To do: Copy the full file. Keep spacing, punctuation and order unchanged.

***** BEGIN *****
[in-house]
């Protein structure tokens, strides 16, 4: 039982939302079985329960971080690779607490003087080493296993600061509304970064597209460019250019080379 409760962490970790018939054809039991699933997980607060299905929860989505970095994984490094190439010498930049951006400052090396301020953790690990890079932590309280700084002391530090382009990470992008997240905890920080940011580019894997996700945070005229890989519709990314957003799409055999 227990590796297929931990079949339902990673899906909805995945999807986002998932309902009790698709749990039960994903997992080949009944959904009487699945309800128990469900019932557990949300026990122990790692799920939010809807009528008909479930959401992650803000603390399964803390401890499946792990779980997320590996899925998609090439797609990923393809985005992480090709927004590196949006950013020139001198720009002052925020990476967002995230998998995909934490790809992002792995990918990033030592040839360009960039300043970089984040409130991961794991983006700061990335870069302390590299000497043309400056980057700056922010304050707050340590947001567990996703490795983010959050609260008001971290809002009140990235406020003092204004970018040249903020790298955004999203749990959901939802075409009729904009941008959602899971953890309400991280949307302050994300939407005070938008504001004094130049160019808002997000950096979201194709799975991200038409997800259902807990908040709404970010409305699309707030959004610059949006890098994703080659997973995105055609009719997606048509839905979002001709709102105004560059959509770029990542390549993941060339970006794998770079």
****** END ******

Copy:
[in-house]
């Protein structure tokens, strides 16, 4: 039982939302079985329960971080690779607490003087080493296993600061509304970064597209460019250019080379 409760962490970790018939054809039991699933997980607060299905929860989505970095994984490094190439010498930049951006400052090396301020953790690990890079932590309280700084002391530090382009990470992008997240905890920080940011580019894997996700945070005229890989519709990314957003799409055999 227990590796297929931990079949339902990673899906909805995945999807986002998932309902009790698709749990039960994903997992080949009944959904009487699945309800128990469900019932557990949300026990122990790692799920939010809807009528008909479930959401992650803000603390399964803390401890499946792990779980997320590996899925998609090439797609990923393809985005992480090709927004590196949006950013020139001198720009002052925020990476967002995230998998995909934490790809992002792995990918990033030592040839360009960039300043970089984040409130991961794991983006700061990335870069302390590299000497043309400056980057700056922010304050707050340590947001567990996703490795983010959050609260008001971290809002009140990235406020003092204004970018040249903020790298955004999203749990959901939802075409009729904009941008959602899971953890309400991280949307302050994300939407005070938008504001004094130049160019808002997000950096979201194709799975991200038409997800259902807990908040709404970010409305699309707030959004610059949006890098994703080659997973995105055609009719997606048509839905979002001709709102105004560059959509770029990542390549993941060339970006794998770079």